Durham, NC

Community efforts mitigate displacement costs in the Triangle

The Triangle Tribune

The Green Chair volunteers preparing products for clients.Photo byMia Khatib/Tribune

By Mia Khatib


Eviction and displacement can cripple families more than financial means sometimes. Health, stability, and education are all threatened when high-income renters move in and push up housing prices.

But the Triangle has people looking out. In Durham, it’s Scott Holmes and his students at North Carolina Central University's Civil Litigation Clinic. They provide legal representation for people threatened with eviction and advocate for policy change.

Holmes, who is also co-director of NCCU’s Social Justice and Racial Equity Institute, said having a lawyer and being able to appeal an eviction decision makes a difference in tenants’ lives. He said they are often able to get the case dismissed or continued, work out a deal with the landlord, keep an eviction off someone’s record or even get tenant compensation from the landlord if the unit has habitability issues.

“Lawyers helping people with evictions generally are able to keep them in their homes or keep them housed in a way that, without a lawyer, they end up with a sheriff at their door ready to padlock them out within two weeks of the day they go to court for their eviction,” Holmes said.

To appeal a decision, a tenant has to pay an appeal bond, which is a prorated share of the remaining rent for that month, Holmes said, but this is often out of reach for those who are already financially strained.

Last year, Holmes’ students raised nearly $11,600 for a temporary appeal bond fund that helped 24 families who needed more time and assistance. They tracked what happened to these tenants, and the results showed only two cases ended in eviction, while 17 households stayed and five moved elsewhere. The 2022 report also noted that 172 months of housing was added, averaging eight months per household, 59% of the families obtained voluntary dismissals and 45% of the cases ended in a settlement or payment agreement.

Kenton Spencer, a 2023 Juris Doctorate candidate who worked on the report, argues that it proves the value of the fund and legal representation as a whole. “Yes, we’ve expended this amount, but we saved in regards to additional services that these families, individuals may have needed from social services and other community partners,” Spencer said. “And those are things that are more difficult to quantify, but those are cost savings that do exist.”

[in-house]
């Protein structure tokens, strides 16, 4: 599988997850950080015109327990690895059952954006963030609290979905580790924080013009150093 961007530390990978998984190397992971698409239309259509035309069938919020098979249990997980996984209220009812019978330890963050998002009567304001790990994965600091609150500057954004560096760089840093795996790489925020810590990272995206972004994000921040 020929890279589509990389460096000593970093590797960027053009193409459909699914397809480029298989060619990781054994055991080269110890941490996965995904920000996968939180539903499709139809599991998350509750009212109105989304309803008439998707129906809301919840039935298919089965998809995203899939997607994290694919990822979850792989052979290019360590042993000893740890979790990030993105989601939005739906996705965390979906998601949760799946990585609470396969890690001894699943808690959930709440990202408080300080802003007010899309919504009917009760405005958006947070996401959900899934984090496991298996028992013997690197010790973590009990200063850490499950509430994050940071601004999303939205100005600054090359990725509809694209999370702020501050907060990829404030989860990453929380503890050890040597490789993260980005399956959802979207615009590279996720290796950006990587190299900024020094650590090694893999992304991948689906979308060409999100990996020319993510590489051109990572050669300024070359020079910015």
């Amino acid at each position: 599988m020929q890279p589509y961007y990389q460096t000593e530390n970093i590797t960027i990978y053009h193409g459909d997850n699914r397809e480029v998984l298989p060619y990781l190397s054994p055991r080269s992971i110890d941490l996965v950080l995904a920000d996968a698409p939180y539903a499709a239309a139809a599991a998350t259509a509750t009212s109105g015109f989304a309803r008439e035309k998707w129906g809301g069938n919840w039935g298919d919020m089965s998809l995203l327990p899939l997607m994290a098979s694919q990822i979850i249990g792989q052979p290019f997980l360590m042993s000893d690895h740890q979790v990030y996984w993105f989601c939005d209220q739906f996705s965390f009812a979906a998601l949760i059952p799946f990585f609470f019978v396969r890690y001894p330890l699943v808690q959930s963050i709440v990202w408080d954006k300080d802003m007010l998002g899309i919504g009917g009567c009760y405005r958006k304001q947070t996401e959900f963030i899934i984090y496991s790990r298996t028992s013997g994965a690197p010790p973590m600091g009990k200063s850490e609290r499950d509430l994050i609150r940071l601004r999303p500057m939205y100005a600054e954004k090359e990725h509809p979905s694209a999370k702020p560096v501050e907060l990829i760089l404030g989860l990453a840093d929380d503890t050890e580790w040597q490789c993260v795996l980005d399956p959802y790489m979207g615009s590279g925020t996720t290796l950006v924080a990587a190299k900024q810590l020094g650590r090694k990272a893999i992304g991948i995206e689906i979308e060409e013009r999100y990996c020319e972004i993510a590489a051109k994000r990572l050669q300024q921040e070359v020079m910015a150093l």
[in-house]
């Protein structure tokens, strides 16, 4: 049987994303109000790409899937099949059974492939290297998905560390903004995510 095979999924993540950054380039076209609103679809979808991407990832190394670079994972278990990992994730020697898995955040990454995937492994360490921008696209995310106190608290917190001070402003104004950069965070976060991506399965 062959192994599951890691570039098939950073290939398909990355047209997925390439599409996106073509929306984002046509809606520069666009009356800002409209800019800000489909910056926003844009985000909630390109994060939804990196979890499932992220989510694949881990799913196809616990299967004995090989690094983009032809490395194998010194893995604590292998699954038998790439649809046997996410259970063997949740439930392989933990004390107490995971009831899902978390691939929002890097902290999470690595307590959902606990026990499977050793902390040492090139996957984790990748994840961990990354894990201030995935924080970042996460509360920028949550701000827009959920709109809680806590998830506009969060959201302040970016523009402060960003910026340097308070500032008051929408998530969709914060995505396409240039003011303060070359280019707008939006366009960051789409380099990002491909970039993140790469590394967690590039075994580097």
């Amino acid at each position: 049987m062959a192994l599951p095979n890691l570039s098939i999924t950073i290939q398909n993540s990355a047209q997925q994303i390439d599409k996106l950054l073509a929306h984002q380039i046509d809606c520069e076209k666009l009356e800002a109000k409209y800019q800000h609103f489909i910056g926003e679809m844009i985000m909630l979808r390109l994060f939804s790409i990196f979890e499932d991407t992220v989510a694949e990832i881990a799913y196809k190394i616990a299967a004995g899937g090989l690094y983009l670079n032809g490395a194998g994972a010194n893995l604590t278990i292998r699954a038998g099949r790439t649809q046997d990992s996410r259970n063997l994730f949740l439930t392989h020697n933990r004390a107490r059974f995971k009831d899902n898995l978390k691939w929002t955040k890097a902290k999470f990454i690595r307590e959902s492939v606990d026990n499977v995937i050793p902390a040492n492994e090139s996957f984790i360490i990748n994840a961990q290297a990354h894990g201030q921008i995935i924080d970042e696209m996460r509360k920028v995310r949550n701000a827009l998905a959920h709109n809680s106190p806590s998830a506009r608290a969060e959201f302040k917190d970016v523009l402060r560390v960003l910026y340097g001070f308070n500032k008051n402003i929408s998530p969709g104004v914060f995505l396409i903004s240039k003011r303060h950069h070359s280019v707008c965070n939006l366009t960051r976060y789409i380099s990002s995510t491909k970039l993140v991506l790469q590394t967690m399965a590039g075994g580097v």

The next step, he said, is to fundraise and replenish the fund, and find a community partner to help manage and distribute it on a larger scale. Holmes and his students are also advocating for a right to counsel for eviction cases and urging local and state government to fund defense attorneys for these tenants.

Eviction records can also prevent people from securing housing elsewhere or disqualify them from receiving federal housing benefits, which, Holmes said, can result in “hundreds of thousands of dollars of lost housing benefits.” He also said evictions can be hard for children who may have to miss or change schools because they no longer live in the district they were assigned.

The Green Chair Project, a Raleigh nonprofit, provides furniture, and other essential household items to low-income families that have experienced displacement, poverty or other forms of instability and are working to get back on their feet.

Chief executive officer Jackie Craig said clients are referred to them through trusted community partners, nonprofit rehousing agencies, and the local school system. And, while they primarily serve Wake County, they still help clients recommended by their partners in surrounding counties.

“Very few people have thousands of dollars in their back pocket to go out and buy furniture and essential things like a bed to sleep in… or even have the money to be able to afford pots and pans so they can cook a meal at home rather than eat out fast food,” she said. “Having a well-equipped home not only helps them economically sustain their housing but also is the key to good health.

“(The) Need is huge, and we’re serving in a week today what we used to serve in a month before COVID,” she said. “We furnished 1,074 households in 2022, and we provided about 2,000 children with beds of their own.”

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The Triangle Tribune is a part of The Charlotte Post Publishing Company. We are a multimedia conglomerate that covers the Triangle's African American community in community news, business, HBCU sports, health, and arts and lifestyle since March 1998.

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